As you continue to sharpen, pay close attention to the slicing strokes and how they feel and sound. With continued practice, you will observe what a blade feels and sounds like when it gets sharp. Regularly check the edge’s sharpness with your thumbnail, or a similar method that you may be more comfortable with. Once you feel the knife getting sharp, switch your stone to a fine-grit side instead of a coarse one. You will be taking less metal off the blade, but it helps to manage the metal reduction from going too far. It is best to continue with this method, alternating sides for the same number of strokes until you get your knife to the desired sharpness.
Step 3: Strop the Knife with Leather
When you start with a damaged or dull knife, steps 1 and 2 in how to sharpen a knife with a stone are necessary. However, if you take care of your knife and hone it regularly, all you’ll need to do is step 3. It is the act of stropping your blades with leather. You can do this for field use with a belt or leather boots. Otherwise, have a strop that you can use on your workbench or in a toolbox in your vehicle.
When you get the knife ready after step two, you will often have a small “curl” of the blade left over on the edge. This curl, known as the burr, is not easily visible to the naked eye and can also be missed with a feel. The leather strop removes that burr. I tend to strop my knives in the field after an hour or so of working on hardwoods. I strop my knives when they start cutting poorly when I’m processing game.
When you strop the knife, keeping an angle on the blade that matches the grind is crucial. To strop, draw your knife backward from heel to tip. I start with three strokes on each side and go from there, testing sharpness along the way. As mentioned earlier, I carry a small stone in a leather sheath. I use that leather sheath in the field for stropping. When field stropping, I hold the knife in place and push the leather sheath across the blade. Again, doing the same strokes on each side while paying close attention to the angle of the blade.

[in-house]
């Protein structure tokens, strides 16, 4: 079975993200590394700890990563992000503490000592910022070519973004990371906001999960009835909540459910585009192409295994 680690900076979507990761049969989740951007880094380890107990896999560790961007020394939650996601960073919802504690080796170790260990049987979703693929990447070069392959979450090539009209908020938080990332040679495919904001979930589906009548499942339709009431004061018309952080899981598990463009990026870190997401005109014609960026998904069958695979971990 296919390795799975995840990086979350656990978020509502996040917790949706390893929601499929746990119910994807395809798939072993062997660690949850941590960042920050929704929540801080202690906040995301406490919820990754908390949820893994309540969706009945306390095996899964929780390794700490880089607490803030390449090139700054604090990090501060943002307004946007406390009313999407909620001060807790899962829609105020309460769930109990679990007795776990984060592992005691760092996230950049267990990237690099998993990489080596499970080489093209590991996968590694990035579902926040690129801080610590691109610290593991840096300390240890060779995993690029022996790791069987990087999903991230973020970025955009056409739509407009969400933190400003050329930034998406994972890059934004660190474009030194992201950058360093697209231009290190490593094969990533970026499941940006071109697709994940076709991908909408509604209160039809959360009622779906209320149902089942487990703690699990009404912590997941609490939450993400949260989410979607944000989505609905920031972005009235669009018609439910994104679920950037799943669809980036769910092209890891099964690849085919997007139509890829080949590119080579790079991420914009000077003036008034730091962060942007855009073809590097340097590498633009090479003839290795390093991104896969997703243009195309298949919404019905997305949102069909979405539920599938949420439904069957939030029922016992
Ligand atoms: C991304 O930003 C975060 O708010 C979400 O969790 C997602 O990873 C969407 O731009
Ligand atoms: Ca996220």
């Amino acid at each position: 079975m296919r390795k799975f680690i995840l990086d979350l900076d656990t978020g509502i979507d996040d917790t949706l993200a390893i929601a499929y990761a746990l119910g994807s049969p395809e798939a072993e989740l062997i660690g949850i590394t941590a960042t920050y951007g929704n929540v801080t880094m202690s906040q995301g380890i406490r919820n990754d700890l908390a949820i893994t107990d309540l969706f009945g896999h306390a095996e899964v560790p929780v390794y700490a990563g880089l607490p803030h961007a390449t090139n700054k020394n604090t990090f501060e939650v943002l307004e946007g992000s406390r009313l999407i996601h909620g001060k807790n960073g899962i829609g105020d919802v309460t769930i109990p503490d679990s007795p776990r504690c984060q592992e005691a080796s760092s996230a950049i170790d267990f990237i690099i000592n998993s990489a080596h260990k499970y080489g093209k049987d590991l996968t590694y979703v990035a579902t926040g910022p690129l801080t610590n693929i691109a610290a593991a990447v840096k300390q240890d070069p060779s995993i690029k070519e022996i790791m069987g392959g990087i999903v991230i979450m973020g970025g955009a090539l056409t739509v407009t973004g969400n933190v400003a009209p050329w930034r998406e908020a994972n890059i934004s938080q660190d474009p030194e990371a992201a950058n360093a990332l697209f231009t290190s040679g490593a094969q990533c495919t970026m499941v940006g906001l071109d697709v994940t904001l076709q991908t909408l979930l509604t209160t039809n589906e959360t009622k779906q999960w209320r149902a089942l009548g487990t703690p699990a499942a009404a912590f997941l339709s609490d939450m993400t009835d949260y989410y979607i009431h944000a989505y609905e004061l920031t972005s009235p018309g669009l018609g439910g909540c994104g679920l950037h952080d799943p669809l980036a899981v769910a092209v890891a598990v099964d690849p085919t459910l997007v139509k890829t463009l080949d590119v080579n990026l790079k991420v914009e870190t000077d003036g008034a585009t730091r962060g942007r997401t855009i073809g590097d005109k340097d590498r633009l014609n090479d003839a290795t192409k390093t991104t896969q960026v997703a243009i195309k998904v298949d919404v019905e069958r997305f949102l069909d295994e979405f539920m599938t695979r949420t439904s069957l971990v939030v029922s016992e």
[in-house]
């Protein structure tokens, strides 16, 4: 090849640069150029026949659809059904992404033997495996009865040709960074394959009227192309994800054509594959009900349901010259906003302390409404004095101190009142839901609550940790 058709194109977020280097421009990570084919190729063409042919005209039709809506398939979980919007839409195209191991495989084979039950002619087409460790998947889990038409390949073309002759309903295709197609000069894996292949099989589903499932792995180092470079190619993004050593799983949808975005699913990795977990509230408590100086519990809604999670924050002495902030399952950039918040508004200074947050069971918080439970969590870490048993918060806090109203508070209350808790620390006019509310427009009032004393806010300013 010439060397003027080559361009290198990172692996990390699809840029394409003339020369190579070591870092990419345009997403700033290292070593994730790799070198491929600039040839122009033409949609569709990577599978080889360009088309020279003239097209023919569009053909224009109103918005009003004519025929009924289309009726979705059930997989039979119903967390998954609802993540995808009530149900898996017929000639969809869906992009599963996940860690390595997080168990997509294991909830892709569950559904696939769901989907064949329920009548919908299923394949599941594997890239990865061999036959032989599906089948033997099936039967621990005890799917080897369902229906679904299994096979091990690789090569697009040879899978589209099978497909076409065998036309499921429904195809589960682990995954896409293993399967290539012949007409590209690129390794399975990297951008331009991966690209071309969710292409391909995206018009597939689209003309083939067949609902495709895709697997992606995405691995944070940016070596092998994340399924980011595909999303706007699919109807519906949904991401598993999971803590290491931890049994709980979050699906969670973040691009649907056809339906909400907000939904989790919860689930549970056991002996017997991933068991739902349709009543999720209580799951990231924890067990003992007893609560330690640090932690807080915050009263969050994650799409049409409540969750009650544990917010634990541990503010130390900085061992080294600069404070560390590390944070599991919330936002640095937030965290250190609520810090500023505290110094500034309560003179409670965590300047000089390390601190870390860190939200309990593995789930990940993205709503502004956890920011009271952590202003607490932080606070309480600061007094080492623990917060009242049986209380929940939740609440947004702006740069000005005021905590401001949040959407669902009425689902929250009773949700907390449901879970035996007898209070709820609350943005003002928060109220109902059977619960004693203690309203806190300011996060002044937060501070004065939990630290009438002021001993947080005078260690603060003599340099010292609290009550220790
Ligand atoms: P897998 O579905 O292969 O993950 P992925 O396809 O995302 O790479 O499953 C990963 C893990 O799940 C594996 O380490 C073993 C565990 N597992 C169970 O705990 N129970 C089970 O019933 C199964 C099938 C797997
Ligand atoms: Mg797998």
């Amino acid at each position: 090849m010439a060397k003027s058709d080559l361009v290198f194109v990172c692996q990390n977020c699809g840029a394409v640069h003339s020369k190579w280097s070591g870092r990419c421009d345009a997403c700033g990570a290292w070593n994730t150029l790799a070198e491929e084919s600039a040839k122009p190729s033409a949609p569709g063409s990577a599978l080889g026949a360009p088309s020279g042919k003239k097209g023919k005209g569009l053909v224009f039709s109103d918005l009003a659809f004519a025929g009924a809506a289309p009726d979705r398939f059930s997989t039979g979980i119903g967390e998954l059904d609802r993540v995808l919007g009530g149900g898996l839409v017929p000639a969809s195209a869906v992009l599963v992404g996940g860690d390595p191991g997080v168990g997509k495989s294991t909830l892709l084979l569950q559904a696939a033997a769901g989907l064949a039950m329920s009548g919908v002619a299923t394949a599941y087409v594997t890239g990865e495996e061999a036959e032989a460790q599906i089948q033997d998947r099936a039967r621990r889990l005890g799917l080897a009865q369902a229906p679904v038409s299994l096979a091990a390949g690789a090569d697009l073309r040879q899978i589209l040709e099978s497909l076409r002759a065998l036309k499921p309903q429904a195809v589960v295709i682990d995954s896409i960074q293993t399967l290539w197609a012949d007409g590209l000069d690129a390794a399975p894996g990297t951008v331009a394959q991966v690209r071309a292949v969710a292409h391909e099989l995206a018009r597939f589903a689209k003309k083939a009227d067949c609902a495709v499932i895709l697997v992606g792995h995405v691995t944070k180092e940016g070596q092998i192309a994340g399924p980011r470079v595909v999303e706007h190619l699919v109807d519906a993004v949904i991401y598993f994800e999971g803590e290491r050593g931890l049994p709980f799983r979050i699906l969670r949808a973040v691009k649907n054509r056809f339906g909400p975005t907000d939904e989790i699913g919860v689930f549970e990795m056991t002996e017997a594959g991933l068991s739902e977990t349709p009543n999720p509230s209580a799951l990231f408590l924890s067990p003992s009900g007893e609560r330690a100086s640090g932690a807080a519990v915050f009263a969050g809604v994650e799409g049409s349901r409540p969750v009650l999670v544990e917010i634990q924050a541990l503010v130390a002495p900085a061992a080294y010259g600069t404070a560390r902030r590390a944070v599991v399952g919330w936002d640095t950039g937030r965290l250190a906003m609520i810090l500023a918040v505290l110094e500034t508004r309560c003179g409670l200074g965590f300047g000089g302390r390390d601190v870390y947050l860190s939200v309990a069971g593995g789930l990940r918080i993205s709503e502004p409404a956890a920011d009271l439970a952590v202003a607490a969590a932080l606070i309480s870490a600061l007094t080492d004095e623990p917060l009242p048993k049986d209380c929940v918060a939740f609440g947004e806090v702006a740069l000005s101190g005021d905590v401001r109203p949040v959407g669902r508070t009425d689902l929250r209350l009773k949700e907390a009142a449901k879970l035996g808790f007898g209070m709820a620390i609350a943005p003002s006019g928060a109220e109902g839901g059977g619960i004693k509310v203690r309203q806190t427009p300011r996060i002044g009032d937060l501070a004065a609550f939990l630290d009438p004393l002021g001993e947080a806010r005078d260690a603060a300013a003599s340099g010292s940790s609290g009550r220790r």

Q: Can you sharpen a knife with just a stone?
A sharpening stone is a primary tool used to sharpen knives effectively. However, additional tools like a strop can further refine and maintain the edge.
Q: How many strokes does it take to sharpen a knife on a stone?
The number of strokes varies depending on the three things: 1) The knife’s starting condition. 2) The type of steel. 3) The desired sharpness. It’s recommended to start with 4 to 5 strokes per side and adjust as needed.
Q: Do you use cold or hot water for sharpening stones?
It is typically recommended to use cold or room-temperature water when soaking sharpening stones. Hot water can cause the stone to become brittle or crack.
Q: Is it better to use oil or water on a sharpening stone?
It depends on the type of sharpening stone you have. Water is suitable for water stones, while oil is used on oil stones. Check the manufacturer’s instructions for the recommended lubricant.
Final Thoughts on How to Sharpen a Knife with a Stone
Mastering the art of knife sharpening is a valuable skill that allows you to maintain the performance of any knife—be it a top pocket knife or a fishing knife—elevate your use with them, and stay safe. By following the step-by-step instructions outlined in this guide on how to sharpen a knife with a stone, and understanding the difference between sharpening and honing, you can repeatedly restore your blades to their optimal sharpness.